Apr 20

Diversity is a Multi-Faceted Spectrum (Series 6 of 8)

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When the topic of diversity comes up, what comes to mind, most often, are demographic elements such as; race, gender, and age. These elements are, of course, extremely important and have very significant impact on our lives, both collectively and individually. However, to fully understand diversity, we need to recognize and appreciate a myriad of additional elements on the diversity spectrum and the dynamics that they all have in common.

Some of our differences (or shared similarities) relate to visual cues, things we can see that drive our assumptions about another person. We often look for visual cues that indicate demographic elements such as; race, gender, and age. However, there are many more elements of diversity that are not easily visible. A person’s education, ethnicity, spiritual beliefs, political leanings, sexual orientation, gender identity, personality, wealth, skills, and talents, among other elements are often less obvious. These elements may be less visible but are often no less important to how the person views themselves and how we view them.

While working for a manufacturing company, one of the most significant elements of diversity I noticed was the “hourly or exempt” employee designation. Were you paid by the hour, or were you “exempt” from clocking in and out and paid an annual salary? Depending on which you were, it had a major impact not only on how you were paid but also how you were seen by others and how you may see yourself.

The similarities we have with others often group us with some and differentiate us from others. This sometimes is by choice; I may choose to be a member of one political party, to get my degree from a certain school, or to belong to a certain house of worship. Or it may be the chance of birth or where I grew up, family history, or personal experience that associates me with some and differentiates me from others.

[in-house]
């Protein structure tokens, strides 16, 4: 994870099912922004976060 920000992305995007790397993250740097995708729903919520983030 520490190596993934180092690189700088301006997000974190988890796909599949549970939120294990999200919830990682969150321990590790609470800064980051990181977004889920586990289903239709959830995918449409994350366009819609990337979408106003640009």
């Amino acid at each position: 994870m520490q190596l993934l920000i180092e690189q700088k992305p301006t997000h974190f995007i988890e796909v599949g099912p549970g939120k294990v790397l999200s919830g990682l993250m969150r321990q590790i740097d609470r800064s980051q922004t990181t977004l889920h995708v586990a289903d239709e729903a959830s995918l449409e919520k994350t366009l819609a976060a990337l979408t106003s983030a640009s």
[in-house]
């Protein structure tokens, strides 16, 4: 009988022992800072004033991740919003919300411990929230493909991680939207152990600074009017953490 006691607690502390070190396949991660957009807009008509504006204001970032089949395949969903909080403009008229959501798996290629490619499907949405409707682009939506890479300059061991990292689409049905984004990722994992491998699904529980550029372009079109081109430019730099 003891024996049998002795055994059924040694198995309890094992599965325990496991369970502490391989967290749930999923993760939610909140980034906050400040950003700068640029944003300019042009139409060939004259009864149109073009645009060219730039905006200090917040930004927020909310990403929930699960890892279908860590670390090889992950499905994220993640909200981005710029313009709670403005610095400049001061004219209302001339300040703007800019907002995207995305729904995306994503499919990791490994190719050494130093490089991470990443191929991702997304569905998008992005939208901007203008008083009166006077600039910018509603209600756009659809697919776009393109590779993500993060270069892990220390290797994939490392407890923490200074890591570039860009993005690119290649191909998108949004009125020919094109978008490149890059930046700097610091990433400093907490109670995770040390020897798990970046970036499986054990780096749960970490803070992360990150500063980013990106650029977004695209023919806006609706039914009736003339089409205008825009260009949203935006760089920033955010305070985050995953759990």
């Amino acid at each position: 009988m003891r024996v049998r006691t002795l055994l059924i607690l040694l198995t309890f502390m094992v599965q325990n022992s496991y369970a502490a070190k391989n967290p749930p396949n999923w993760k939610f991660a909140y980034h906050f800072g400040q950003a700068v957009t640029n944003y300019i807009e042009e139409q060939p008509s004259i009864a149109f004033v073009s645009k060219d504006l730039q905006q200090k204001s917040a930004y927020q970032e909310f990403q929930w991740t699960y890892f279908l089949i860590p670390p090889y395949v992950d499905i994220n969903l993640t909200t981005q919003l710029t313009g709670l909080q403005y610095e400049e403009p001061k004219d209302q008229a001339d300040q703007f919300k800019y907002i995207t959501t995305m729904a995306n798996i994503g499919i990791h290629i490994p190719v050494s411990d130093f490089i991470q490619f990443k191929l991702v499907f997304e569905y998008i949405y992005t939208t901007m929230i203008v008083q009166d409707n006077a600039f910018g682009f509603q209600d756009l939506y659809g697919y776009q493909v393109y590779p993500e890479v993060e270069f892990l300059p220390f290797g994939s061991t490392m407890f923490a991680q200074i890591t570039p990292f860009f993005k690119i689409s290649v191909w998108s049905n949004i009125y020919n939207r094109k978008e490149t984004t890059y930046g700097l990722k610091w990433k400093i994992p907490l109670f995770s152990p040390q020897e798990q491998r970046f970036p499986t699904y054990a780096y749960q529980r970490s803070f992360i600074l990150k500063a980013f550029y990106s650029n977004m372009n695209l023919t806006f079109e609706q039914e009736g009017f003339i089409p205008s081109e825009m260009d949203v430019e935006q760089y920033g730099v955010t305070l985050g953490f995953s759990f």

Some of the characteristics that I share or that differentiate me from others, whether chosen or not, may be very important to how I see and define myself. Other personal characteristics may be less important to how I see myself but, they may be very important to how others see me and may also have great impact on how I experience life.

Perhaps the most interesting, and challenging aspect of the diversity spectrum, is the fact that some of the characteristics that we share with others come with certain advantages, while other characteristics come with disadvantages.

A personal example is that I am a person with an able body. However, being able-bodied, is not something I consciously chose or usually consider when I reflect on how I define myself. This is something I take for granted. It just hasn’t been a characteristic that I have had to pay attention to. I have not had to face the barriers and challenges that those less able-bodied have had to deal with. Being able-bodied gives me advantages that I am not normally conscious of having. However, those who are not fully able-bodied are very conscious of the barriers they face and of my advantage in not having to. Not having to face the barriers others do is a privilege, but it is a privilege I am often unaware of having.

Likewise, being white is not something that I had been all that conscious of historically or given much thought to. Being white has not presented me with any significant barriers or disadvantages in our society. I have been able to take being white for granted. I never felt that my skin color might be a barrier to others accepting, trusting, or treating me with respect. That has been an advantage that I had not noticed nor had to consider.

Series 6 of 8